After his brothers show a total lack of faith and trust in God’s ability to help them, Nephi comes back at his brothers with his testimony of God’s power versus man’s.
God “is mightier than all the earth, then why not mightier than Laban and his fifty, yea, or even than his tens of thousands?”1 Nephi 4:1 (Book of Mormon)
He reminds them of Moses and how God divided the Red Sea, so they could walk through on dry ground when the Egyptians chased after them.
Nothing is impossible to God.
When we know the dealings of God with man in the past and believe He is our Creator, then we know He has all power, wisdom, and understanding. This knowledge helps us know God can help us do anything, even the impossible.
But just because we’re on God’s side, doesn’t mean He’ll make the road easy for us. He wants us to increase our faith along the journey…which means hard work to prove our commitment to Him.
I love this quote by our prophet, Pres. Russell M. Nelson:
The Lord likes effort. He could have said to Moses, ‘I’ll meet you halfway.’ But Moses had to go all the way to the top of Mount Sinai. He required effort from Moses and Joshua and Joseph Smith and from all of the subsequent Presidents of the Church. He requires effort from bishops and stake Relief Society presidents and elders quorum presidents. There is always a test. Are you willing to do really hard things? Once you’ve shown you’re willing to do your part, He will help you.”Insights from a Prophet’s Life by Sheri Dew
Nephi refused to give up. God had given them a job to do, and he wasn’t returning to his father until he accomplished it. His older brothers are still angry with him, but he convinces them to go back to the city and try again (well, he tries, while they hide outside the walls).
And I was led by the Spirit, not knowing beforehand the things which I should do.1 Nephi 4:6
Though Nephi didn’t know HOW, he had faith that God would help him accomplish the task.
I love that he doesn’t wait around for God to tell him how to get the brass plates. He sets out into the city on his own, trusting that the answer will come when the time is right.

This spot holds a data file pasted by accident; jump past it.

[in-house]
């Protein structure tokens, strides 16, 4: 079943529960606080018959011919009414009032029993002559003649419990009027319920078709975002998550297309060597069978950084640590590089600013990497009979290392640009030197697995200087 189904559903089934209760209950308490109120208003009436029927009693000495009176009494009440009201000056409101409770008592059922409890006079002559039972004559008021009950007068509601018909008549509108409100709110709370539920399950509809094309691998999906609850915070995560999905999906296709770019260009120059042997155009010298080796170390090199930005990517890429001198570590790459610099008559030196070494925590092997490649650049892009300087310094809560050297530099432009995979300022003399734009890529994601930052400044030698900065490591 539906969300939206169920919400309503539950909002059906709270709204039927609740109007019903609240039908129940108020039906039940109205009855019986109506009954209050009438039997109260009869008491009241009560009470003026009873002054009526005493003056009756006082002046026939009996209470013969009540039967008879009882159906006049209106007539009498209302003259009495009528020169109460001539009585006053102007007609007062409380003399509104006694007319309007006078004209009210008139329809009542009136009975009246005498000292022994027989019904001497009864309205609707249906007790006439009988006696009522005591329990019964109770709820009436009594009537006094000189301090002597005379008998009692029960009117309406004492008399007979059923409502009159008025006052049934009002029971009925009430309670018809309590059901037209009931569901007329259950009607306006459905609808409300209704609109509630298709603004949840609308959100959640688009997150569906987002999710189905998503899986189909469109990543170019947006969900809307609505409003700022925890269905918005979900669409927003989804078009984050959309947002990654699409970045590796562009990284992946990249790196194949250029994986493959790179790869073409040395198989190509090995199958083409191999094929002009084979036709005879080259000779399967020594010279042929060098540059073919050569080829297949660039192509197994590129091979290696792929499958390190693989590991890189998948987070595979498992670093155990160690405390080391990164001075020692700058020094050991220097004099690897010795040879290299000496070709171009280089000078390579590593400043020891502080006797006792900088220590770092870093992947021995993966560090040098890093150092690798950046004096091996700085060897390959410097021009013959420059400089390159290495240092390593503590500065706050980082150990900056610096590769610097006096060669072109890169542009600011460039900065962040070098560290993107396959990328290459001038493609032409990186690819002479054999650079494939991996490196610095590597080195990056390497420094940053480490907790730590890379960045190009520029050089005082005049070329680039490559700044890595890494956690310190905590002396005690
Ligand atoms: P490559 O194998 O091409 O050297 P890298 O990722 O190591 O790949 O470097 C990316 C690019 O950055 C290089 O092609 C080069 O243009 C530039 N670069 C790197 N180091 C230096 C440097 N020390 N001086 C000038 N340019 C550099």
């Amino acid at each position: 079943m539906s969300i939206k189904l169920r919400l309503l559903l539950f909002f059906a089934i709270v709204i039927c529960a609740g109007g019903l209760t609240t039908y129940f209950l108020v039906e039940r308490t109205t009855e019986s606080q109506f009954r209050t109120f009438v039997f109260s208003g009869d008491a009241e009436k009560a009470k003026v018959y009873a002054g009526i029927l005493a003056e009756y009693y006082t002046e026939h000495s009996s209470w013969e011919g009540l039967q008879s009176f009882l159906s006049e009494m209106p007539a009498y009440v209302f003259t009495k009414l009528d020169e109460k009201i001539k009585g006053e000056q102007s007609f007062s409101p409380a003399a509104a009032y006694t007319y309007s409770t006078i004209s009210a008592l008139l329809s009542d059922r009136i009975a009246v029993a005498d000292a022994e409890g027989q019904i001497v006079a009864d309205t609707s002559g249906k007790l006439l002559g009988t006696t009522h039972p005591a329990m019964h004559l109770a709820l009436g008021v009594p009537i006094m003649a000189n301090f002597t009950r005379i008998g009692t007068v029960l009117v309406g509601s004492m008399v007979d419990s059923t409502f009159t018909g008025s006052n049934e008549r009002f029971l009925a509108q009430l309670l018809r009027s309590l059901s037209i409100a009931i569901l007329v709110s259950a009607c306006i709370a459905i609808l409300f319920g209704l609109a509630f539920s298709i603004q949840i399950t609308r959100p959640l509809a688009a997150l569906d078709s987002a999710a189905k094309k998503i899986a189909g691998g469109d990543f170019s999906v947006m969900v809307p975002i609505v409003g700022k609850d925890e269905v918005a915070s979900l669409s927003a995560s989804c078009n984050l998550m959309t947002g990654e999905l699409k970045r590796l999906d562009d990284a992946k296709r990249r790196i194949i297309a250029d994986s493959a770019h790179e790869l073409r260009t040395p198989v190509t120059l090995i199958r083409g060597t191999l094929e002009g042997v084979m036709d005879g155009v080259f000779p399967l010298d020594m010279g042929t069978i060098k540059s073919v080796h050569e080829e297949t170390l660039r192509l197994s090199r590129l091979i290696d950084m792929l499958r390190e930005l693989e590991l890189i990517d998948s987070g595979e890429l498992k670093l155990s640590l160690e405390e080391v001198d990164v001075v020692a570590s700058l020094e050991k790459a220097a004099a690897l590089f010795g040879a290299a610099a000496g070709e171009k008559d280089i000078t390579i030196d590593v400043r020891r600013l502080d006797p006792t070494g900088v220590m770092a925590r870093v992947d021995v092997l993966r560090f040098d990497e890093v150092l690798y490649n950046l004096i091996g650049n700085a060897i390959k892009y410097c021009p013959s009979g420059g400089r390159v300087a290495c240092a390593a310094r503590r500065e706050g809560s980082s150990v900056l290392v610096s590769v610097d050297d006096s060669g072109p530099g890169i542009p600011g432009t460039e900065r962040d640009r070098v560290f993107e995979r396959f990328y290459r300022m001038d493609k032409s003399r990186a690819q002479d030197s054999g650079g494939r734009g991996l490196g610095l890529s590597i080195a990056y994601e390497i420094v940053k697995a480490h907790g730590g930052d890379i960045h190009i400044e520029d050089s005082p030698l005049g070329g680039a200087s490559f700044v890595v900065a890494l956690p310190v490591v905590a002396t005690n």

That is a spiritual state to strive for—to be worthy to be led by the Spirit, not knowing how Heavenly Father will help us accomplish certain tasks, but knowing He WILL.
Nephi had a Plan A and Plan B. When those didn’t work, he didn’t complain. He relied on the Spirit to help him figure out a Plan C.
President Nelson gave a talk to young adults, outlining four steps to becoming a true Millennial, in the best of ways.
- Learn who you really are.
- Expect and prepare to accomplish the impossible.
- Learn how to access the power of heaven.
- Follow the prophets.
Nephi expected to accomplish God’s command, even though his brothers thought it impossible.
Think of what we could do in our lives if we stopped setting limits for ourselves and trusted God’s infinite power and possibilities.
Nephi discovers a man on the ground near Laban’s house. A drunk Laban. This part can be disturbing when one first reads it. The Spirit constrains Nephi to slay Laban. Nephi has never killed a man before and shrinks from the command.
A professor in Israel made me understand this gory scene better by explaining that whatever God commands is right. He is the Lawgiver. He gave the commandment: Thou shalt not kill. But when He tells Nephi to break that commandment, it’s like a superior officer in the army superseding a previous command. Nephi is given a new order, for this moment: Thou shalt kill Laban.
Nephi reacts probably like most of us would. Killing is reprehensible to him. He has to be prompted again and given the reason before he gains assurance to do it.
In verse 12, God gives him the understanding—“The Lord slayeth the wicked to bring forth his righteous purposes. It is better that one man should perish than that a nation should dwindle and perish in unbelief.”
God had given Laban two chances (maybe even more previously), but the man would not listen to the Spirit. He is evil and tries to kill innocent men for no other reason than they asked to purchase the plates from him. He is greedy and power hungry. He’s a thief. A bully. God had proven the state of Laban’s heart. Now, he commands Nephi to kill him, so God’s purposes can unfold.
Laban would have been a major threat to them if he had lived. With his army, he could’ve hunted Lehi’s family down in the wilderness. Nephi knows if they don’t get the plates, they can’t keep God’s commands…because they won’t have a written account of God’s laws with them.
Nephi obeys “the voice of the Spirit” and slays Laban with his own sword (18). Though he’d followed God’s command, I wonder if this scene caused him nightmares for the rest of his life (like men who have to go to war and kill deal with PTSD and other demons). Maybe this led to those “wretched man” feelings he writes about later in his life.
Nephi dresses in Laban’s clothes, tricks Zoram, Laban’s servant, into bringing the plates to him and taking them to his elder brethren outside the city gates. Zoram thinks he’s talking about the elders of the city, not Nephi’s actual brothers. When he realizes the truth, he tries to run away. Nephi seizes him and makes an oath that he can be a free man and have a place with their family if he joins them.
Zoram must have been a decent man, because he didn’t relax completely until Nephi tells him in vs 34, “Surely the Lord hath commanded us to do this thing…” That’s when he “takes courage,” and follows them into the wilderness.
When we surely know God has commanded us to do certain things, that knowledge gives us courage and faith to move forward, even if the task seems impossible in the world’s eyes.